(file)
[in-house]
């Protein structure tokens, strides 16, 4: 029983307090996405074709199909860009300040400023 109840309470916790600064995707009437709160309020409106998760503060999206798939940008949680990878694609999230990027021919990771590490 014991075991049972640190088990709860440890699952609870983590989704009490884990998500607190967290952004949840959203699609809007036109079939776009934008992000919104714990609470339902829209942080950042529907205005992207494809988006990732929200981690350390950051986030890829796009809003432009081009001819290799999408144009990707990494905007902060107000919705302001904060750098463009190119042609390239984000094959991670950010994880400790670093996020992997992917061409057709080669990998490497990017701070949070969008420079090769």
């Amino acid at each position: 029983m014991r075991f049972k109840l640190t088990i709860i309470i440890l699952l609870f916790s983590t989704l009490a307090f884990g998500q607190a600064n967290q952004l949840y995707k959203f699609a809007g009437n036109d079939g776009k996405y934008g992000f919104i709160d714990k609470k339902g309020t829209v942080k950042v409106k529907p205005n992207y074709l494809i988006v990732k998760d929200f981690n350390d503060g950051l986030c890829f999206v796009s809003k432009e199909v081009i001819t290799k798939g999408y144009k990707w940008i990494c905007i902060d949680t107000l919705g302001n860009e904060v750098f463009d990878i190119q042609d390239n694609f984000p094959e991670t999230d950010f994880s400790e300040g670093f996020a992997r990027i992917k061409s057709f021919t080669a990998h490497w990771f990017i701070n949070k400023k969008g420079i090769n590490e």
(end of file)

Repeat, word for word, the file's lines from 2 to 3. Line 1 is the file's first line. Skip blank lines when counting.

């Protein structure tokens, strides 16, 4: 029983307090996405074709199909860009300040400023 109840309470916790600064995707009437709160309020409106998760503060999206798939940008949680990878694609999230990027021919990771590490 014991075991049972640190088990709860440890699952609870983590989704009490884990998500607190967290952004949840959203699609809007036109079939776009934008992000919104714990609470339902829209942080950042529907205005992207494809988006990732929200981690350390950051986030890829796009809003432009081009001819290799999408144009990707990494905007902060107000919705302001904060750098463009190119042609390239984000094959991670950010994880400790670093996020992997992917061409057709080669990998490497990017701070949070969008420079090769």
């Amino acid at each position: 029983m014991r075991f049972k109840l640190t088990i709860i309470i440890l699952l609870f916790s983590t989704l009490a307090f884990g998500q607190a600064n967290q952004l949840y995707k959203f699609a809007g009437n036109d079939g776009k996405y934008g992000f919104i709160d714990k609470k339902g309020t829209v942080k950042v409106k529907p205005n992207y074709l494809i988006v990732k998760d929200f981690n350390d503060g950051l986030c890829f999206v796009s809003k432009e199909v081009i001819t290799k798939g999408y144009k990707w940008i990494c905007i902060d949680t107000l919705g302001n860009e904060v750098f463009d990878i190119q042609d390239n694609f984000p094959e991670t999230d950010f994880s400790e300040g670093f996020a992997r990027i992917k061409s057709f021919t080669a990998h490497w990771f990017i701070n949070k400023k969008g420079i090769n590490e």